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Friday, February 18, 2011

Happy Belated Chinese New Year

This is the Year of the Rabbit, but leave it to me, the Imperial Procrastinator, to be slow like a turtle and wait until the last day of the Lunar New Year period to spread the word.  Recently I was so lucky to have the chance to celebrate with good friends Sue and Martin Yan, my newly found cousin Lee and husband Jay (more on our reunion later), plus other Yan family friends.  Here's a picture taken by Stephanie Jan, Martin's Production Wizard, at our fantastic dinner.  As most of you know, Martin made classic Chinese food recipes accessible and very do-able for millions of Americans through his tv shows, books, and appearances.  To find out if the busiest celebrity chef is show business will be in your neck of the woods go to

Many fruits and vegetables have special symbolic meaning during Chinese New Year, so I've included long noodles (long life) and baby bok choy (green, prosperity) in this simple, quick, delicious dish  I'll call Long Life Noodles.  (Special bonus when applicable, the rice noodles are wheat-free.)

Long Life Noodles
1 pkg. Rad-Na Noodles (made from rice but like fettucinni)
4-5 heads (a small bunch) baby bok choy, cut into long, thin pieces
4 green onions, sliced thinly in 2" lengths
1 1/2 handfuls of shredded carrots
4 Tbsp. light soy sauce
4 Tbsp. toasted sesame oil
4 Tbsp. white miso paste
3 Tbsp. seasoned rice vinegar
2 Tbsp. chili garlic sauce
pinch of Chinese five spice
white and black sesame seeds

Whisk all the sauce ingredients together and set aside.  Fill a large pot with water, add a little Kosher salt, and bring to a boil.  Add the dried noodles, pulling them apart with tong or a fork, and continue boiling about 3 minutes.  Add the strips of baby bok choy to the noodles and boil another 1-2 minutes.  Add the carrots for 1 last minute.  Drain the pot into a colander, return to pot, douse with the sauce until combined, sprinkle the sesame seeds on top, grab your chop sticks, and enjoy!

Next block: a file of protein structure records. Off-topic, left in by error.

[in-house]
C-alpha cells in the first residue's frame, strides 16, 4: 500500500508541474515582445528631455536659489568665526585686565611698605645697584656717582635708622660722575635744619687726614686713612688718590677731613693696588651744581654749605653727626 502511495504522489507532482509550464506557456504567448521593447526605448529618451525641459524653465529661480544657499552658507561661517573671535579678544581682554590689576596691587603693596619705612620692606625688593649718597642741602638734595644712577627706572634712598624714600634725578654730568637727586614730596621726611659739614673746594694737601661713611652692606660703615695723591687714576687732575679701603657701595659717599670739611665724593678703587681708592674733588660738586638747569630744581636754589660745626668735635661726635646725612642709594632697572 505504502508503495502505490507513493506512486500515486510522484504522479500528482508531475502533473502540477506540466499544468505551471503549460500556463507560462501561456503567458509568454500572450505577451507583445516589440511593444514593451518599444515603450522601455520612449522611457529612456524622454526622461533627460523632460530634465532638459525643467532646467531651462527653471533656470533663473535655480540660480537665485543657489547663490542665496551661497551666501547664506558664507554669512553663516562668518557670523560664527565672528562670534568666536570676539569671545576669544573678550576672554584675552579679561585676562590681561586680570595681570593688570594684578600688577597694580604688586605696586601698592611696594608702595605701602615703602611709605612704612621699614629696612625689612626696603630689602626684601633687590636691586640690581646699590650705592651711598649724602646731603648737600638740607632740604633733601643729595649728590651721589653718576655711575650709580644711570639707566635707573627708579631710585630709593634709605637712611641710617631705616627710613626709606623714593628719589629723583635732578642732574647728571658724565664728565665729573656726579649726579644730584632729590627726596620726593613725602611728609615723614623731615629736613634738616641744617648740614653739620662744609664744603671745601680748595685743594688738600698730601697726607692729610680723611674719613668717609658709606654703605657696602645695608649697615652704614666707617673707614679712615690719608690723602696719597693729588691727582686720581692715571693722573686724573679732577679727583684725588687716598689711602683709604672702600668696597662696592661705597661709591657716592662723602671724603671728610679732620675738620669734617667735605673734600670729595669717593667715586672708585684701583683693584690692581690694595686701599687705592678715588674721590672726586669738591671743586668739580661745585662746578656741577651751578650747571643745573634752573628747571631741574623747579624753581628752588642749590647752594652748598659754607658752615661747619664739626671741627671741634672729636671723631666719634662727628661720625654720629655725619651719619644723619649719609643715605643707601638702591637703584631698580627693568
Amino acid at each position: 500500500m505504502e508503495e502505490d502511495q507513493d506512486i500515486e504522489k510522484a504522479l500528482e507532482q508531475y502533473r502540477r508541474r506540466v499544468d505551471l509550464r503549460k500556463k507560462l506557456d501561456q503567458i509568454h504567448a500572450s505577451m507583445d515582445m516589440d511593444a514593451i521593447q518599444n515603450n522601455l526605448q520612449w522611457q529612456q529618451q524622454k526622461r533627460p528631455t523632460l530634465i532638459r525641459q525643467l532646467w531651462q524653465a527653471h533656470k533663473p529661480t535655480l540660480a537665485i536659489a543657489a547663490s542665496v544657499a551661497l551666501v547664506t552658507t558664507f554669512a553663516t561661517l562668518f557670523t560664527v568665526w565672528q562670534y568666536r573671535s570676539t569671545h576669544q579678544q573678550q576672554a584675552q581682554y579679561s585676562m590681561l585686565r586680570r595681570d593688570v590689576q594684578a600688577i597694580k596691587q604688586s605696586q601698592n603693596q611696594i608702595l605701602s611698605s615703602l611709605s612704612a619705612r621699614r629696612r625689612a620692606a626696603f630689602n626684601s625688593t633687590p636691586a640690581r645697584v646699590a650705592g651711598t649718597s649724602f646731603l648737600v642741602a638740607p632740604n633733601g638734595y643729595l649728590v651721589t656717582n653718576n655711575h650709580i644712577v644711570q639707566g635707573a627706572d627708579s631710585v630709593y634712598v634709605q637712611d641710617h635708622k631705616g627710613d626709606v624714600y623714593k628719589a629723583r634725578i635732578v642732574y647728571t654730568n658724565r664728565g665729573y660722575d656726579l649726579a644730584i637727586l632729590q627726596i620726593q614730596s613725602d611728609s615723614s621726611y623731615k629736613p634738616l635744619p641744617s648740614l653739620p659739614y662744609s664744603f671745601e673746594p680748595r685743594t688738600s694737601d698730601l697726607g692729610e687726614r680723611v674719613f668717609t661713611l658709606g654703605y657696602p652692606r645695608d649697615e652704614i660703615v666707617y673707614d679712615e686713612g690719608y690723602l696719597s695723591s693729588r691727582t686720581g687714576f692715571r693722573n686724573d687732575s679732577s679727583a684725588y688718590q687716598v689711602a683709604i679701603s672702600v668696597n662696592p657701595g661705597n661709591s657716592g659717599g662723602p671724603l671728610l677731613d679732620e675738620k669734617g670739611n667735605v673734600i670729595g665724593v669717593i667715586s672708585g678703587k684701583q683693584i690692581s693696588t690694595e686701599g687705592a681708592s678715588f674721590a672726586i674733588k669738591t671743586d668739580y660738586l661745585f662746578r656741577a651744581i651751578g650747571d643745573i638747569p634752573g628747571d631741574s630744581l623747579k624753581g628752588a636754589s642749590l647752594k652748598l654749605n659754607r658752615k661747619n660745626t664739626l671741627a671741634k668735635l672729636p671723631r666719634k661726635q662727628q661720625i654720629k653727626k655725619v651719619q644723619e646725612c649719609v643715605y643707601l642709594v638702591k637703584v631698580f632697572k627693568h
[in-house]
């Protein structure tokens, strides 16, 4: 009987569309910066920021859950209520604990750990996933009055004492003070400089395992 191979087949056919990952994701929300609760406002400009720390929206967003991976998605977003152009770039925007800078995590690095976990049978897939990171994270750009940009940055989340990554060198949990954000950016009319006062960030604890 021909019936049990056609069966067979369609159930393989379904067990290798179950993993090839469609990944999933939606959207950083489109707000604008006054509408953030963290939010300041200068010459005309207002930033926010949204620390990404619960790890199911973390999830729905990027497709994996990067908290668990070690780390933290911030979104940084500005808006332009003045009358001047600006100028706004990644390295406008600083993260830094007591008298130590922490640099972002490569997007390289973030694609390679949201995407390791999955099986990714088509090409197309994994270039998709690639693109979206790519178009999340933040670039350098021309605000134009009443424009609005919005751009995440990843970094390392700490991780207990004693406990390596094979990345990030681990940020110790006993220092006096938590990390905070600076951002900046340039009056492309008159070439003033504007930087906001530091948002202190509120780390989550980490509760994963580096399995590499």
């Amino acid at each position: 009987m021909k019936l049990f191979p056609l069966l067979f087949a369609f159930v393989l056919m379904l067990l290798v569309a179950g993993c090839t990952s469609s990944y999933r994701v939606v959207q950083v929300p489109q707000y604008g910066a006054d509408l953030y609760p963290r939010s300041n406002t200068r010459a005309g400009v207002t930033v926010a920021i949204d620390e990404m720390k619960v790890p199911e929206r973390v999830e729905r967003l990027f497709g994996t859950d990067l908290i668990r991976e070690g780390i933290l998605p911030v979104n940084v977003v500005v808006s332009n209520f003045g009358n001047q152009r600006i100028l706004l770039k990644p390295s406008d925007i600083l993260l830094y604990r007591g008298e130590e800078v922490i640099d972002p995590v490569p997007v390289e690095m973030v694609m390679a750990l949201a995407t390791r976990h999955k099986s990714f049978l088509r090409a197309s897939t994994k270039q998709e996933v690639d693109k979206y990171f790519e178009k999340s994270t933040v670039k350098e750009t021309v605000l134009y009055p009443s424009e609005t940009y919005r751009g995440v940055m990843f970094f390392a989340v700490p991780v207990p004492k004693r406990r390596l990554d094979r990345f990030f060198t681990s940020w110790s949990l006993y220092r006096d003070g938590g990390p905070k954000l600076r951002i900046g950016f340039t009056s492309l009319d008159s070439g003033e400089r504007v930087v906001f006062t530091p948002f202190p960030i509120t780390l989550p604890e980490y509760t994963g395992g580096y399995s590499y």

Of course you can add other veggies, put more or less of any of the sauce ingredients in your mixture, and top the whole thing with some crushed nuts and/or tofu.  For more info on a plethora of Asian produce and ingredients visit


  1. That sounds great! Lots of chili garlic paste! How large is a package of Rad Na?

  2. Hi Faye,
    The package is 16 oz., and there are 3 "bunches" of noodles per package. You'd probably like even more of the chile garlic paste. Thanks for your comments!

  3. The chile garlic paste I have is so pungent, even for a whole pound of noodles I will have to add it 1 teaspoon at a time.

    That sauce sounds so good, and I love that you include plenty of veggies with the noodles. Those noodles look very appetizing in the photo. The wide kind of rice noodles are my favorite!